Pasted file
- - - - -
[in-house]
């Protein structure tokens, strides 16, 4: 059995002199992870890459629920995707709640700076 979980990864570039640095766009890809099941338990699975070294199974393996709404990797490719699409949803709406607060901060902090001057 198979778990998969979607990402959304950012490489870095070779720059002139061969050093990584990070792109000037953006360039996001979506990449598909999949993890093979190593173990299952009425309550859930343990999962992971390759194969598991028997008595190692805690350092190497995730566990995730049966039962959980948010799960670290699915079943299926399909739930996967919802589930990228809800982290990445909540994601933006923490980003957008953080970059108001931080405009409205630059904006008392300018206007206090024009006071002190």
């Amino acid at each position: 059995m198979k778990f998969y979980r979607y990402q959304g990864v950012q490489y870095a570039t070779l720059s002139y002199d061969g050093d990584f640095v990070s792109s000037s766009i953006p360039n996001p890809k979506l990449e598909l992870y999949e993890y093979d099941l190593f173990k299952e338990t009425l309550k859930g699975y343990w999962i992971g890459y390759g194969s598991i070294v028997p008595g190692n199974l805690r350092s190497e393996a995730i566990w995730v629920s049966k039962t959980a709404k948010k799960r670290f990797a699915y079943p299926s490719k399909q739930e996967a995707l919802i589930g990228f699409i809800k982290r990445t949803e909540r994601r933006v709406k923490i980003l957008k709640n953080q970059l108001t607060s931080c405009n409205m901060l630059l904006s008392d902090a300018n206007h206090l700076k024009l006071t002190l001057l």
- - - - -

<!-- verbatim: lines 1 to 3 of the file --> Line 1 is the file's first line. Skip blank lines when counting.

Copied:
[in-house]
């Protein structure tokens, strides 16, 4: 059995002199992870890459629920995707709640700076 979980990864570039640095766009890809099941338990699975070294199974393996709404990797490719699409949803709406607060901060902090001057 198979778990998969979607990402959304950012490489870095070779720059002139061969050093990584990070792109000037953006360039996001979506990449598909999949993890093979190593173990299952009425309550859930343990999962992971390759194969598991028997008595190692805690350092190497995730566990995730049966039962959980948010799960670290699915079943299926399909739930996967919802589930990228809800982290990445909540994601933006923490980003957008953080970059108001931080405009409205630059904006008392300018206007206090024009006071002190």
């Amino acid at each position: 059995m198979k778990f998969y979980r979607y990402q959304g990864v950012q490489y870095a570039t070779l720059s002139y002199d061969g050093d990584f640095v990070s792109s000037s766009i953006p360039n996001p890809k979506l990449e598909l992870y999949e993890y093979d099941l190593f173990k299952e338990t009425l309550k859930g699975y343990w999962i992971g890459y390759g194969s598991i070294v028997p008595g190692n199974l805690r350092s190497e393996a995730i566990w995730v629920s049966k039962t959980a709404k948010k799960r670290f990797a699915y079943p299926s490719k399909q739930e996967a995707l919802i589930g990228f699409i809800k982290r990445t949803e909540r994601r933006v709406k923490i980003l957008k709640n953080q970059l108001t607060s931080c405009n409205m901060l630059l904006s008392d902090a300018n206007h206090l700076k024009l006071t002190l001057l």